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24 April 2015

Alexander Moissi

Albanian-Austrian Alexander Moissi (1879-1935) was one of the great European stage actors of the early 20th century. The attractive and charismatic women's idol also appeared in several silent and early sound films.

Alexander Moissi
German postcard by Verlag Louis Blumenthal, Berlin, no. 2680.

Alexander Moissi
German postcard by Hermann Leiser Verlag, Berlin, no. 8709. Photo: Becker & Maass.

Buried Alive


Alexander Moissi was born as Aleksander Moisiu in Trieste, Austria-Hungary (now Italy) in 1879. He was the fifth and last child of Konstantin Moisiu, a rich Albanian merchant in oil and wheat, and the half Albanian, half Italian Amalia di Rada, the daughter of a Florentine writer and doctor.

After an international childhood in Trieste, Durrës and Graz, 20-year-old Alexander finally settled with his mother and two sisters in Vienna. There he was spotted by Paul Schlenther, the director of the famous Burgtheater, and by the legendary actor Josef Kainz, who gave him acting lessons.

In 1901 Moissi moved to Prague where he worked for the Neue Deutsche Theater, and in 1904 to Berlin, where he became a protégé of the influential director Max Reinhardt at the Deutsche Theater. Here he had his breakthrough as Oswald in the Henrik Ibsen play Ghosts. He would continue to play the part for more than two decades.

Under Reinhardt he played parts in many William Shakespeare plays including the jester in King Lear, Romeo in Romeo and Juliet (1907) and Hamlet (1909). In 1911, Moissi followed the Reinhardt Ensemble to Russia and was acclaimed in St. Petersburg by critic and dramatist Anatoliy Lunacharsky for his interpretation of Oedipus.

Travelling all over Europe and the Americas, he became a globally known star. His repertoire of leading roles encompassed the whole spectrum of European drama, from Greek tragedy to twentieth century modernism. He was the first in Europe to interpret characters from Strindberg, Tolstoy, Chekhov, Pirandello, and Hofmannsthal.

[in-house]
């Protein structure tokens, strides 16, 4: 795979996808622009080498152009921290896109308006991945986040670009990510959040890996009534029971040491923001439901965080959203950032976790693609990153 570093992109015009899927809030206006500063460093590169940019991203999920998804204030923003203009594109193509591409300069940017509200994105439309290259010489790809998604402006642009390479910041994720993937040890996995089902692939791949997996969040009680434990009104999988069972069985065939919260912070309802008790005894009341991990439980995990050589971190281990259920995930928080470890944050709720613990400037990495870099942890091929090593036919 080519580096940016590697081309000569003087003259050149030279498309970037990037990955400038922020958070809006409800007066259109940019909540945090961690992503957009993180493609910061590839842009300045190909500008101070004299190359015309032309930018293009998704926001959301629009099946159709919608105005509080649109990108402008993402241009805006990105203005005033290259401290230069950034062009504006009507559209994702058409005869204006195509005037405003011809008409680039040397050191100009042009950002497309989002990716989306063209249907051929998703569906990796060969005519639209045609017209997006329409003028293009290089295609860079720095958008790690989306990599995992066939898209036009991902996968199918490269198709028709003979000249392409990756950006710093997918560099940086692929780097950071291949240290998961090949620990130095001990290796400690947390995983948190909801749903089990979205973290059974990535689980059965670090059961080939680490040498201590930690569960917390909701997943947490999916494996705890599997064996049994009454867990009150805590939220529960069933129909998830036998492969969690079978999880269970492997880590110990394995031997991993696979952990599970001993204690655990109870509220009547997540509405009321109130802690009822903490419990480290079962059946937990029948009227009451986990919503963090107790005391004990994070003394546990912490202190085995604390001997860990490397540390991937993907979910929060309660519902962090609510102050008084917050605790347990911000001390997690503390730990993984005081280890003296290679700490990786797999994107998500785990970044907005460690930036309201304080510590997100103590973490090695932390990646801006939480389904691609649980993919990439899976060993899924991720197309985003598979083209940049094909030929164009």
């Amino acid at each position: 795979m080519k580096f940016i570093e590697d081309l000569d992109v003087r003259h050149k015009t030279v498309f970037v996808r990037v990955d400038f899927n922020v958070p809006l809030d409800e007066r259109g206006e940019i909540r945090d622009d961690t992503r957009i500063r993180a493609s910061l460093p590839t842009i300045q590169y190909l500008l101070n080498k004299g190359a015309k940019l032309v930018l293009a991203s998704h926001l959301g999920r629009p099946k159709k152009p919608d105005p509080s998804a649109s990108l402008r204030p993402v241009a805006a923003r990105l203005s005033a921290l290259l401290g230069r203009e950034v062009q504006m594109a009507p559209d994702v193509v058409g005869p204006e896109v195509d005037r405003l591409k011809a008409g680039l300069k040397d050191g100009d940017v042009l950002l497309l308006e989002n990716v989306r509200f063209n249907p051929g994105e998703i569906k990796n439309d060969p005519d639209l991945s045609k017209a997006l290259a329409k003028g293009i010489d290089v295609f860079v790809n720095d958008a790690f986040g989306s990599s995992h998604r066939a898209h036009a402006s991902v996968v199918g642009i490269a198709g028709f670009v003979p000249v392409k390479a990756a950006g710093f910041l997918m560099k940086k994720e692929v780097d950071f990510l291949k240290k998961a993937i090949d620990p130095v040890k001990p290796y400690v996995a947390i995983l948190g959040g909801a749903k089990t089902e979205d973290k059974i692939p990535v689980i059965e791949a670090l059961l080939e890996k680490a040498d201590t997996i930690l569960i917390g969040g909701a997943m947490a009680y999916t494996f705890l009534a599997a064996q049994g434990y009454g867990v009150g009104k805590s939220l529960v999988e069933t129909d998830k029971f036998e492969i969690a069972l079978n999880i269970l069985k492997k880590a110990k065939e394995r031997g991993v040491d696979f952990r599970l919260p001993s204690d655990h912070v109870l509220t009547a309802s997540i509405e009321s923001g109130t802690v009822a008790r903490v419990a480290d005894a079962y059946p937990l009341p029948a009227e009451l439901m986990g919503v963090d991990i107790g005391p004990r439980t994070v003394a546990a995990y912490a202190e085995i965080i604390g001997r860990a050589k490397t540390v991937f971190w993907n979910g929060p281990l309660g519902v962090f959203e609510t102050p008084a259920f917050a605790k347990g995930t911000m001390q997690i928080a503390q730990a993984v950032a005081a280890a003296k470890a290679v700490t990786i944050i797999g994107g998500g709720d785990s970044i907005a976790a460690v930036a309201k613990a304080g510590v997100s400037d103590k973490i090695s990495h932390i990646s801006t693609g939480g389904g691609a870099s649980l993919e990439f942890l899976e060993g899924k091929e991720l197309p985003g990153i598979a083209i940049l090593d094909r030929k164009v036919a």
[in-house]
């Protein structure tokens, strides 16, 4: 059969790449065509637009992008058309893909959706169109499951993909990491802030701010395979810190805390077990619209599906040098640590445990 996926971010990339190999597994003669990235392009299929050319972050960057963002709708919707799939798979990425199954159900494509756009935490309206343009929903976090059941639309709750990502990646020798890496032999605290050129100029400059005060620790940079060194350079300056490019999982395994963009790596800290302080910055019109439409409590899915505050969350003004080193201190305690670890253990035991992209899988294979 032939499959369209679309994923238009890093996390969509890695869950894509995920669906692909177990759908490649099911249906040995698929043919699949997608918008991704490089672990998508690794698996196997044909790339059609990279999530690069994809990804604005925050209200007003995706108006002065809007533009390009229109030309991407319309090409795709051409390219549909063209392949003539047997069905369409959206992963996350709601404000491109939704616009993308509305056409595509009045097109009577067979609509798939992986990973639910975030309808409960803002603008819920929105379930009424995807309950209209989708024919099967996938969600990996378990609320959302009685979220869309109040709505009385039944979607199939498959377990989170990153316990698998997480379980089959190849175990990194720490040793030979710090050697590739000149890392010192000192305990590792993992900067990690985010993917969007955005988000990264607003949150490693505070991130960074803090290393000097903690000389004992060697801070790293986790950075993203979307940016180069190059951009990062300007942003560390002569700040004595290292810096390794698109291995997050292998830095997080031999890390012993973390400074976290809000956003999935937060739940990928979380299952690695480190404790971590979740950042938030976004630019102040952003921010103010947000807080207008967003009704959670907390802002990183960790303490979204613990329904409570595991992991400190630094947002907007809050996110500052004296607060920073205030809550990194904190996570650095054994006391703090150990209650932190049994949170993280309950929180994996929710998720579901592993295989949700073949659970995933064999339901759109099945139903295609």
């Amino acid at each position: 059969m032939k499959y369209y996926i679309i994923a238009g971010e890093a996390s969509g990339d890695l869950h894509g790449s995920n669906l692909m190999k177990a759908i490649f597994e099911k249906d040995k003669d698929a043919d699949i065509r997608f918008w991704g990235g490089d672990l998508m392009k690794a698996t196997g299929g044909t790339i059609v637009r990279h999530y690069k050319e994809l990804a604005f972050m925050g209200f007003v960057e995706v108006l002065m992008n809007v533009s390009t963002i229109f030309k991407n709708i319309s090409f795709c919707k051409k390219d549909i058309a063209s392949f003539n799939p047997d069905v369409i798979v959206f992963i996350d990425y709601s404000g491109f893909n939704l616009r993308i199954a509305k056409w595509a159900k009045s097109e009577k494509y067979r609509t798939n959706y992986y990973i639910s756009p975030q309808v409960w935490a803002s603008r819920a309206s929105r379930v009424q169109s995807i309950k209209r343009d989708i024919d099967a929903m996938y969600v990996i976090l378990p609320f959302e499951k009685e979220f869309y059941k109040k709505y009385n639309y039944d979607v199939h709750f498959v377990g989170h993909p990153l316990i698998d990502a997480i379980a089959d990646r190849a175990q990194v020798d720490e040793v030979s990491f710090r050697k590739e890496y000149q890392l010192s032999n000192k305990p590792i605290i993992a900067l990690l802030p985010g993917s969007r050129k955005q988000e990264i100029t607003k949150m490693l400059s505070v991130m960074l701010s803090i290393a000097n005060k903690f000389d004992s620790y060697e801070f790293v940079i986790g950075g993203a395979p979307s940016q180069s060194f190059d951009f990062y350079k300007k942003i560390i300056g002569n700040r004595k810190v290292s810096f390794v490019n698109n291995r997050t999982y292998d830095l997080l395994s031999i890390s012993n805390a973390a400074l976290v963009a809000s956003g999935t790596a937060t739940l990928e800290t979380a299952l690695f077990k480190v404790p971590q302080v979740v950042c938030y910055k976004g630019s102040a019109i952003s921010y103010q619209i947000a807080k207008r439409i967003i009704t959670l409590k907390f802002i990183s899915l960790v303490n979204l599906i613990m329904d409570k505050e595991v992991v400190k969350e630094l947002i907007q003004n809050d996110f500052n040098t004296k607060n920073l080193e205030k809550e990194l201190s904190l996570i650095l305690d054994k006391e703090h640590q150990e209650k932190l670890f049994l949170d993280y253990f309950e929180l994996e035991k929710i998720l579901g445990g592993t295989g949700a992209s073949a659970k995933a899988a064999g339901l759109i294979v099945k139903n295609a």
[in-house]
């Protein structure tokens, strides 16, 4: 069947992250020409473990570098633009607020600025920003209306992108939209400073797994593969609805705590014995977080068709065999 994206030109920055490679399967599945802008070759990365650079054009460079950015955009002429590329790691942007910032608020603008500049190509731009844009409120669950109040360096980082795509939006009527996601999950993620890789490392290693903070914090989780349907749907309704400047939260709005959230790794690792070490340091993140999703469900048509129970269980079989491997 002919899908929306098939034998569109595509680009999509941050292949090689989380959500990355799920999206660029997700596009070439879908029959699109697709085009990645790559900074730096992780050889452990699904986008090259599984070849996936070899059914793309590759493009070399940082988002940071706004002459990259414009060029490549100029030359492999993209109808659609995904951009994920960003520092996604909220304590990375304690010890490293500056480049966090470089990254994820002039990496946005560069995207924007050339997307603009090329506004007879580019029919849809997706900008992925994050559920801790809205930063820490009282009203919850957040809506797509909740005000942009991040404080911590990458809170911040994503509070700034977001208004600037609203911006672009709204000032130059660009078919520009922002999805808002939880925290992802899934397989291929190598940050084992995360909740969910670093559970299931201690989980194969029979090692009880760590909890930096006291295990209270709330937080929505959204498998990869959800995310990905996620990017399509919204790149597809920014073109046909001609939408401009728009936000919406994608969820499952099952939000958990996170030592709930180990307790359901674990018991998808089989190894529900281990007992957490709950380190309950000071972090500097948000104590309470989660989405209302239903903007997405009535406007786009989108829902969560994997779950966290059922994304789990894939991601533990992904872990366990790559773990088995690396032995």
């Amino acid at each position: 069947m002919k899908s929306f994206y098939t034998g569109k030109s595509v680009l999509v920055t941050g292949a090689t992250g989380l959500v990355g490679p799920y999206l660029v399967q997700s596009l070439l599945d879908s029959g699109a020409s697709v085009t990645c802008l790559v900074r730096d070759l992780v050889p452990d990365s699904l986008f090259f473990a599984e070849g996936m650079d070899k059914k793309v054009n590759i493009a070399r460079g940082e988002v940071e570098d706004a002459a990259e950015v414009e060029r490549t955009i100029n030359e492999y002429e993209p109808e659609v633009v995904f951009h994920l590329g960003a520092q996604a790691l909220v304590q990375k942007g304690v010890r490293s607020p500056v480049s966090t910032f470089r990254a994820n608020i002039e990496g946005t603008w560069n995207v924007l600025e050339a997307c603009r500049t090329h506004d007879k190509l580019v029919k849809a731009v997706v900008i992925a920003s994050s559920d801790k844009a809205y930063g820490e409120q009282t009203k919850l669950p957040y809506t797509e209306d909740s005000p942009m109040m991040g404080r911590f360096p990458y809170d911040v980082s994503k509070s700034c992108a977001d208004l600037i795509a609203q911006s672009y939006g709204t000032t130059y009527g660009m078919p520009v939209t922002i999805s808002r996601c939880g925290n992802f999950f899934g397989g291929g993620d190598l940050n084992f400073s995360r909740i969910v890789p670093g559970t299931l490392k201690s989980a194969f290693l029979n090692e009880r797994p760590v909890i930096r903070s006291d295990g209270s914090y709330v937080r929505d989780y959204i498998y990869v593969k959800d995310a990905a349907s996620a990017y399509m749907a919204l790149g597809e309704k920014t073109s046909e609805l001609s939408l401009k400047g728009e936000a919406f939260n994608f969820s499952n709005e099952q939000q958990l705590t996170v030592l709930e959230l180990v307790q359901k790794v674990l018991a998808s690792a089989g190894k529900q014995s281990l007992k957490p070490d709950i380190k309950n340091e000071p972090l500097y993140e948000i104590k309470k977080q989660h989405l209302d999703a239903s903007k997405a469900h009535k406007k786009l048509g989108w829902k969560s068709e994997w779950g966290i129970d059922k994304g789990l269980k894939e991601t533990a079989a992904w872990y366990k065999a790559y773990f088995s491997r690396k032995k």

His interpretations of Hamlet, Oedipus, Faust, Dubedat in George Bernard Shaw's The Doctor's Dilemma, and many others, were celebrated at the time, as were his voice and emotional range. His most famous role was Fedya in Tolstoy's Buried Alive (or The Living Corpse). He performed this role 1500 times between 1913 and 1935 and more than one-and-a-half-million people saw him playing the part.

Alexander Moissi, Lia Eibenschütz
German postcard by Verlag Hermann Leiser, Berlin, no. 4850. Photo: publicity still for Romeo und Julie/Romeo and Juliet with Lia Eibenschütz .

Alexander Moissi, Lia Eibenschütz
German postcard by Verlag Hermann Leiser, Berlin, no. 8198. Photo: Dr. Hans Boehm. Publicity still for Romeo und Julie/Romeo and Juliet with Lia Eibenschütz .

Alexander Moissi in Die  Braut von Messina
German postcard by Verlag Hermann Leiser, Berlin, no. 4293. Photo: Becker & Maass. Publicity still for a stage production of Die Braut von Messina (The Bride of Messina) by Friedrich Schiller with Moissi as Don Manuel.

Prisoner in France


Though primarily a stage actor, Alexander Moissi appeared in 17 films productions between 1913 and 1935.

In 1913 he appeared in Germany in four silent films for the Deutsche Bioscop GmbH: the experimental pantomime Das schwarze Los/The black lot (Emil Albes, John Gottowt, 1913), Meier Helmbrechts Flucht und Ende/Meier Helmbrecht’s Flight and End (Leo Greiner, 1913), Die Augen des Ole Brandis/The Eyes of Ole Brandis (Stellan Rye, 1913), and he had a supporting role in the classic fantasy film Der Student von Prag/The Student of Prague (Stellan Rye, Paul Wegener, 1913) starring Paul Wegener.